Monday, June 7, 2010

The Mysterious Death of Patrick Rust

Army Sgt. Patrick Rust was assigned to the 10th Mountain Division headquartered at Fort Drum in Watertown, New York. In January 2007 he returned from deployment to Afghanistan. Following a 30 day leave he was back on post in February. The then 24-year-old Patrick was a local boy and was familiar with Watertown and the surrounding area. He didn’t have a driver’s license or vehicle.

On Wednesday, March 14, 2007, Patrick moved from the barracks on base to share an apartment with a fellow soldier at 156 Sterling Street, Apartment 4, in Watertown. At that time the two men had known each other for approximately 15 months. 

The following day Patrick rode back to the apartment in his roommate’s car after they were released from duty at around 5 pm. At approximately 5:30 the roommate heard Patrick engaged in a phone call with an old friend from Colorado who was visiting the area.

At around 6:30 the two left the apartment and drove to the Salmon Run Mall. While there Patrick purchased some games for his Gameboy PSP player in the Best Buy store. They then went to the food court and got something to eat at Wendy’s. After that Patrick withdrew cash from an ATM machine estimated by the roommate to be between $100 and $300.

At approximately 7:50 they left the mall and stopped at a tanning salon where the roommate wanted to get a tan. At that point Patrick said that he was going to walk back to the apartment, which was a relatively short distance away.

According to a timeline prepared by military investigators, another soldier saw Patrick walking and gave him a lift to the apartment at approximately 7:55. This individual told the investigators that he dropped Patrick off, but didn’t actually see him enter the apartment building. The roommate states that he arrived at the apartment around 8:30 and Patrick wasn’t there. He remained at the apartment and went to sleep between 10 and 11 pm.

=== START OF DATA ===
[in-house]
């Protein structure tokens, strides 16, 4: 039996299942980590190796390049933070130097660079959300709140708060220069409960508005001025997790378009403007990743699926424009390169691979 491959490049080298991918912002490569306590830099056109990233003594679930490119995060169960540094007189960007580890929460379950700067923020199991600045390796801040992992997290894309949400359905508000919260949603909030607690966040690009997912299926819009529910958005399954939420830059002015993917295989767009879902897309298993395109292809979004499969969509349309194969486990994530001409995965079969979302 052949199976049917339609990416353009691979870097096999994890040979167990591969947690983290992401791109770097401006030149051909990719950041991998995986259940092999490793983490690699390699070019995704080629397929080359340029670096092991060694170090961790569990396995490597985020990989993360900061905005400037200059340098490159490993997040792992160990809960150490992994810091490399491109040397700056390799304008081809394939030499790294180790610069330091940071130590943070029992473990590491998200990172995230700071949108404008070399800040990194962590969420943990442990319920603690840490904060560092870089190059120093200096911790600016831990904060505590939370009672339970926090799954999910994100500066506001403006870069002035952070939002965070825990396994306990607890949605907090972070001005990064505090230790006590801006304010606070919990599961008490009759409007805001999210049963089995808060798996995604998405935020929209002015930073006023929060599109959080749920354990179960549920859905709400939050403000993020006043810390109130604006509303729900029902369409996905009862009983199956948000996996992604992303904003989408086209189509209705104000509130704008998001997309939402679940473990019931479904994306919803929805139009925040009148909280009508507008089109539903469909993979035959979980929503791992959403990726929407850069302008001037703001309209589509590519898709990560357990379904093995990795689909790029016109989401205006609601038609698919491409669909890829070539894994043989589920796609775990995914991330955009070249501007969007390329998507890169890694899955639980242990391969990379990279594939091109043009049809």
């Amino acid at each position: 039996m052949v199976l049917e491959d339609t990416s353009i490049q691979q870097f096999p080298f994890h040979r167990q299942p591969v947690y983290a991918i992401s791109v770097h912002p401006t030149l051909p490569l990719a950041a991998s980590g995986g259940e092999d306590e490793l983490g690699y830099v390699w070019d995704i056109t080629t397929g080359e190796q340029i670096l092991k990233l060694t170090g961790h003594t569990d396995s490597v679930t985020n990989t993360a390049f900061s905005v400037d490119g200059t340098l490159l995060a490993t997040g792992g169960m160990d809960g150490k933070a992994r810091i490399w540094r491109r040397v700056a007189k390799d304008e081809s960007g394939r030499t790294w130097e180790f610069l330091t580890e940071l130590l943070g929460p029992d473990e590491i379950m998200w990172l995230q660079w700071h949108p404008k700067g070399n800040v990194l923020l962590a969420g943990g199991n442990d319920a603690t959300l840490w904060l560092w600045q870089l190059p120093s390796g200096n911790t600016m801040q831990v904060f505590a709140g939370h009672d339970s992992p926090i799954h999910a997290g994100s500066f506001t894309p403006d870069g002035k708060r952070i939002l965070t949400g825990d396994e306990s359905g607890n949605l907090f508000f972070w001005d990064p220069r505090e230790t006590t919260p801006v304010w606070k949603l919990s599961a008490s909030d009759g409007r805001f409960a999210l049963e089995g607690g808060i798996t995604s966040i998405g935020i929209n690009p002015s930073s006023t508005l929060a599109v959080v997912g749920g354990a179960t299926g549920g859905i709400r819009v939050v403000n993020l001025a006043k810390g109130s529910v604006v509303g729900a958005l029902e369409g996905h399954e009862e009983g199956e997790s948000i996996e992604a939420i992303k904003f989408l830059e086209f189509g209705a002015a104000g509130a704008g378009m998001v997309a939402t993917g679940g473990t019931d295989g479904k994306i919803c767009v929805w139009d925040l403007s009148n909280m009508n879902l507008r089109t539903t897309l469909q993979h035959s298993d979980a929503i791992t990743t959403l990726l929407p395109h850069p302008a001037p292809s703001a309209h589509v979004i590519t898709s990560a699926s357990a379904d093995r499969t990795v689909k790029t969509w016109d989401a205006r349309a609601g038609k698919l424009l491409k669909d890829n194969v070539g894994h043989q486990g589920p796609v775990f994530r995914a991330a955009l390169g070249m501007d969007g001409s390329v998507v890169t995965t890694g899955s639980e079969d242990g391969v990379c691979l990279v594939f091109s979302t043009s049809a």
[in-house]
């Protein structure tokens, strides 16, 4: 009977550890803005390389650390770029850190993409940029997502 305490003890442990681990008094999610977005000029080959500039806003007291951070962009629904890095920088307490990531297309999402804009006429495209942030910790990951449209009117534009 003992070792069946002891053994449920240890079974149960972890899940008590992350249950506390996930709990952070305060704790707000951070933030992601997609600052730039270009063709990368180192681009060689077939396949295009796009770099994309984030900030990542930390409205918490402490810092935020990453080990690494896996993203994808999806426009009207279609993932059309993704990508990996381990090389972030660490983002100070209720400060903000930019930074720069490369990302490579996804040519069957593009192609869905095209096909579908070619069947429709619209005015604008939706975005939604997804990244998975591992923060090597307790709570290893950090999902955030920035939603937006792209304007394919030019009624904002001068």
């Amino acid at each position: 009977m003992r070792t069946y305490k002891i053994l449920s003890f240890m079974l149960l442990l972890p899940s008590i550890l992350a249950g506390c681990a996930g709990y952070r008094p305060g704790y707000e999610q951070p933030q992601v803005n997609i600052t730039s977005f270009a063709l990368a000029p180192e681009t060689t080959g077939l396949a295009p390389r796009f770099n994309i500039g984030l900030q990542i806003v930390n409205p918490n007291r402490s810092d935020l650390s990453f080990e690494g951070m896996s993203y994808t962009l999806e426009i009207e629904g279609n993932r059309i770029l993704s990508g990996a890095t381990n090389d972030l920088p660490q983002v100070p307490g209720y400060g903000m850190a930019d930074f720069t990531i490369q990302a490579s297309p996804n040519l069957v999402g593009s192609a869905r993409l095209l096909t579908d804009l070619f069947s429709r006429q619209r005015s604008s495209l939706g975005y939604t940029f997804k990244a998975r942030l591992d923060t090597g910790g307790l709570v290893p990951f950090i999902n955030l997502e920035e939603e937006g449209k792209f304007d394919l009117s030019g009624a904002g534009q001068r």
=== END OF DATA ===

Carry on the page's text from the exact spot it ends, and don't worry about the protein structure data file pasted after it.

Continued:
The next reported sighting of Patrick takes place at around 9:30 when he was observed in a bar called Clueless located at 545 Arsenal Street. Clueless is known as a gay and lesbian bar; but straights are welcome as well. There is no indication that Patrick was gay; and according to all available information he had never been in the establishment before.

While at the bar Patrick met a classmate from his school days. This man was in the company of his roommate, another Fort Drum soldier. According to witness statements Patrick and his former classmate engaged in lengthy conversation about their school days. As time passed Patrick obtained his old acquaintance’s phone number so they could keep in contact and hook up again in the future. 

At approximately 1:00 am on March 16 the bartenders at Clueless reportedly refused to serve Patrick any more alcohol because he was intoxicated. One patron at the bar told investigators that Patrick had seemed “high” and had mentioned cocaine at one point. However, no cocaine was observed and there are no reports that Patrick was causing any trouble, only that he’d had too much to drink. When Patrick exited Clueless he left through the front door which was only used for deliveries. Regular patrons knew the back door off the parking lot was for entrance and egress. It is believed Patrick used that back door upon his arrival at the bar and during multiple smoke breaks during the evening. That is the last known time Patrick Rust was seen alive.